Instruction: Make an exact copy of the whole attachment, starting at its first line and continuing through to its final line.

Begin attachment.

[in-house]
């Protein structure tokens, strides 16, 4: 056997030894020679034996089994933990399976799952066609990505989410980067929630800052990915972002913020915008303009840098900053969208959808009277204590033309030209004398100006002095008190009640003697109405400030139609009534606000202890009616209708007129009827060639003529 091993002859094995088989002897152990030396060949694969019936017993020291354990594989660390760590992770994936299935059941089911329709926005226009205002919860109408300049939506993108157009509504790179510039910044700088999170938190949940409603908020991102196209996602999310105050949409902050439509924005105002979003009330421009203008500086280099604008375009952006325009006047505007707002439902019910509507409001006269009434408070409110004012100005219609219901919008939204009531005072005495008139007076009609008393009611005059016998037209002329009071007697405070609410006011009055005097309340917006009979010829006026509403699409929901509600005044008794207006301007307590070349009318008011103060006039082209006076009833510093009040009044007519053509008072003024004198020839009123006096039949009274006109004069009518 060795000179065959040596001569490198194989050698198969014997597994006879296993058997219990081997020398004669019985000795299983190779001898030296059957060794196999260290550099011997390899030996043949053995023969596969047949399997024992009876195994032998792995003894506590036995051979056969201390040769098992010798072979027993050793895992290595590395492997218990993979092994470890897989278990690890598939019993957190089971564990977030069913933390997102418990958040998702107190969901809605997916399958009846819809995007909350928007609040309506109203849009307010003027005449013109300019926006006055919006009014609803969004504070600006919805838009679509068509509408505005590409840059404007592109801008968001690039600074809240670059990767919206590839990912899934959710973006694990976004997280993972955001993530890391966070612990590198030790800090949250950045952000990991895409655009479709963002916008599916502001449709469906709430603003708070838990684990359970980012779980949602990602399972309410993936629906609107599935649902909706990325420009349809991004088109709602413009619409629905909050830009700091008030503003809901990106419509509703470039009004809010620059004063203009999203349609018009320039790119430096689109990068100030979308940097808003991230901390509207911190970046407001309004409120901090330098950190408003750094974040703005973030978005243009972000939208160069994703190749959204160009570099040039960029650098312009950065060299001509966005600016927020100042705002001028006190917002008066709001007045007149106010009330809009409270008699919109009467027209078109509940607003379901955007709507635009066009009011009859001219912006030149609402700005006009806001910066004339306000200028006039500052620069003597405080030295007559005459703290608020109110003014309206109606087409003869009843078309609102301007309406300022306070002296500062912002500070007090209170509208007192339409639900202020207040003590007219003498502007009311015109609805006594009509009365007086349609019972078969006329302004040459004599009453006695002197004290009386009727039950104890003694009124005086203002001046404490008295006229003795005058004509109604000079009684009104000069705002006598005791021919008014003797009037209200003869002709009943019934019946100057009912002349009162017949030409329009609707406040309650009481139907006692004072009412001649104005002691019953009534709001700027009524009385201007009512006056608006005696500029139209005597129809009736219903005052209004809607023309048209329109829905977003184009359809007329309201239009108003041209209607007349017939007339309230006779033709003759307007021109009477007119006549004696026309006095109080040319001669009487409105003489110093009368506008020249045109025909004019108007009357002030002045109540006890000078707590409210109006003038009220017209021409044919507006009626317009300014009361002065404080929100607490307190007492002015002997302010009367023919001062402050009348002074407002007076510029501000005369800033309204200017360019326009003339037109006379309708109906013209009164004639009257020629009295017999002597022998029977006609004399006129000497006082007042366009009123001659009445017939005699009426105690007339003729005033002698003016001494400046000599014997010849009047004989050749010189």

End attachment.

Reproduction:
[in-house]
């Protein structure tokens, strides 16, 4: 056997030894020679034996089994933990399976799952066609990505989410980067929630800052990915972002913020915008303009840098900053969208959808009277204590033309030209004398100006002095008190009640003697109405400030139609009534606000202890009616209708007129009827060639003529 091993002859094995088989002897152990030396060949694969019936017993020291354990594989660390760590992770994936299935059941089911329709926005226009205002919860109408300049939506993108157009509504790179510039910044700088999170938190949940409603908020991102196209996602999310105050949409902050439509924005105002979003009330421009203008500086280099604008375009952006325009006047505007707002439902019910509507409001006269009434408070409110004012100005219609219901919008939204009531005072005495008139007076009609008393009611005059016998037209002329009071007697405070609410006011009055005097309340917006009979010829006026509403699409929901509600005044008794207006301007307590070349009318008011103060006039082209006076009833510093009040009044007519053509008072003024004198020839009123006096039949009274006109004069009518 060795000179065959040596001569490198194989050698198969014997597994006879296993058997219990081997020398004669019985000795299983190779001898030296059957060794196999260290550099011997390899030996043949053995023969596969047949399997024992009876195994032998792995003894506590036995051979056969201390040769098992010798072979027993050793895992290595590395492997218990993979092994470890897989278990690890598939019993957190089971564990977030069913933390997102418990958040998702107190969901809605997916399958009846819809995007909350928007609040309506109203849009307010003027005449013109300019926006006055919006009014609803969004504070600006919805838009679509068509509408505005590409840059404007592109801008968001690039600074809240670059990767919206590839990912899934959710973006694990976004997280993972955001993530890391966070612990590198030790800090949250950045952000990991895409655009479709963002916008599916502001449709469906709430603003708070838990684990359970980012779980949602990602399972309410993936629906609107599935649902909706990325420009349809991004088109709602413009619409629905909050830009700091008030503003809901990106419509509703470039009004809010620059004063203009999203349609018009320039790119430096689109990068100030979308940097808003991230901390509207911190970046407001309004409120901090330098950190408003750094974040703005973030978005243009972000939208160069994703190749959204160009570099040039960029650098312009950065060299001509966005600016927020100042705002001028006190917002008066709001007045007149106010009330809009409270008699919109009467027209078109509940607003379901955007709507635009066009009011009859001219912006030149609402700005006009806001910066004339306000200028006039500052620069003597405080030295007559005459703290608020109110003014309206109606087409003869009843078309609102301007309406300022306070002296500062912002500070007090209170509208007192339409639900202020207040003590007219003498502007009311015109609805006594009509009365007086349609019972078969006329302004040459004599009453006695002197004290009386009727039950104890003694009124005086203002001046404490008295006229003795005058004509109604000079009684009104000069705002006598005791021919008014003797009037209200003869002709009943019934019946100057009912002349009162017949030409329009609707406040309650009481139907006692004072009412001649104005002691019953009534709001700027009524009385201007009512006056608006005696500029139209005597129809009736219903005052209004809607023309048209329109829905977003184009359809007329309201239009108003041209209607007349017939007339309230006779033709003759307007021109009477007119006549004696026309006095109080040319001669009487409105003489110093009368506008020249045109025909004019108007009357002030002045109540006890000078707590409210109006003038009220017209021409044919507006009626317009300014009361002065404080929100607490307190007492002015002997302010009367023919001062402050009348002074407002007076510029501000005369800033309204200017360019326009003339037109006379309708109906013209009164004639009257020629009295017999002597022998029977006609004399006129000497006082007042366009009123001659009445017939005699009426105690007339003729005033002698003016001494400046000599014997010849009047004989050749010189």